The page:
How to Cite
Karagoda, K. P. (2020). Images of Soviet Monumental Sculpture in Miniature Plastic Arts: Transformation of Functions and Evolution of Meanings. Heritage of Centuries, (3), 13-28. https://doi.org/10.36343/SB.2020.23.3.001
“In Granite and Bronze”: the Monumental Heritage of the Soviet Era

Images of Soviet Monumental Sculpture in Miniature Plastic Arts: Transformation of Functions and Evolution of Meanings

  • © Karagoda Konstantin P. Сand. Sci. (Art Criticism), Lecturer, Krasnodar Pedagogical College, Krasnodar, Russian Federation


The article is devoted to a study of the Soviet miniature plastic arts of the 1950s–1980s. It aims to determine the degree and nature of the influence of political propaganda and agitation on the serial production of small sculptures in the USSR. The author applied a methodology for the study of works of art elaborated by V.Z. Paperny and elements of the cultural approach and the hermeneutic method in combination with descriptive and comparative methods. The materials for the research were works of miniature plastic arts and monumental sculpture, research of Russian cultural scientists and art historians. The author reveals the features of the ideological orientation of Soviet art emphasizing the connection between Socialist Realism and the classical tradition. He describes the tradition of decorating interiors of public places, as well as of Soviet citizens’ apartments, with sculptures and shows that the tradition of decorating the interior with portraits of prominent people had a didactic task as it formed the idea of a role model. The author attributes small sculptures produced at the Monumentskulpura plant and at other Soviet enterprises, presents biographical data of the sculptors who authored both the monuments and the small sculptures. He notes the role of busts and sculptures with an ideological semantic load in the creation of the national “Soviet pantheon”. The author points out that monuments and small sculptures, due to their enormous scale and diversity, can be considered a decisive force in the formation of Soviet people’s everyday consciousness. The choice of the object of perpetuation was one of the important issues on the political agenda. The criticism of Stalin’s personality cult caused the demolition and destruction of his monuments; this did not occur spontaneously, the authorities themselves organized it. These overthrows of the image of the authorities took place almost imperceptibly, leaving no significant response in art. The author concludes that today the objects of Soviet miniature plastic arts and the images they expressed have been desacralized, becoming parts of the interiors of cafes and souvenir shops, performing advertising functions. Monuments of the leaders of the revolution also ceased to be relevant, turning into historical artifacts. Based on the analysis of studies on Soviet culture and their comparison with fiction, the author draws a conclusion about the shared fate of the symbols of power in history.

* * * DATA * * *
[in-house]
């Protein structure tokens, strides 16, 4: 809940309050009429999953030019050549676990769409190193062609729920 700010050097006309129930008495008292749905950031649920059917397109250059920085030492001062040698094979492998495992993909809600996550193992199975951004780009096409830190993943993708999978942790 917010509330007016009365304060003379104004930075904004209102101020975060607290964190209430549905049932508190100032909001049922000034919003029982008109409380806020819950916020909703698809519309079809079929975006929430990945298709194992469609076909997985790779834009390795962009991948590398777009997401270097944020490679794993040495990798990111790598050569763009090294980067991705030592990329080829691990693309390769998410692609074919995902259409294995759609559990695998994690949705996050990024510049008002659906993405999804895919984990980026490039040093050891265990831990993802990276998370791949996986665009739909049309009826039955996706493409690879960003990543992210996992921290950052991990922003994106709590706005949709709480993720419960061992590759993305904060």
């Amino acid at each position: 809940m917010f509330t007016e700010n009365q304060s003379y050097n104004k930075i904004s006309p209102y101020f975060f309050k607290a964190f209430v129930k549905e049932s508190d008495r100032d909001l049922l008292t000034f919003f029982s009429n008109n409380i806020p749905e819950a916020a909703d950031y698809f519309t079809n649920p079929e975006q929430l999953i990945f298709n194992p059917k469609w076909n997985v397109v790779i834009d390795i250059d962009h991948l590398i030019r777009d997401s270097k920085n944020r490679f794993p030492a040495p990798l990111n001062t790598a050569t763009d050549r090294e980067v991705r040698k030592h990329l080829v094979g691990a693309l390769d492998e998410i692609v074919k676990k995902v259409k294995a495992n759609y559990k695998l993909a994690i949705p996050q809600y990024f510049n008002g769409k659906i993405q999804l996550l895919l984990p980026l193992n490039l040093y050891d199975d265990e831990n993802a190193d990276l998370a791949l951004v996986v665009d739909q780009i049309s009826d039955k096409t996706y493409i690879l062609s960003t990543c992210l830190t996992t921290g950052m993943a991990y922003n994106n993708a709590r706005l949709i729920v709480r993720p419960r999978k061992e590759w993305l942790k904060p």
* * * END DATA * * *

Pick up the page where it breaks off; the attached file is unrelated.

Keywords: silumin, porcelain, plastic, mass production, circulation production, portrait, replica, Socialist Realism, ideology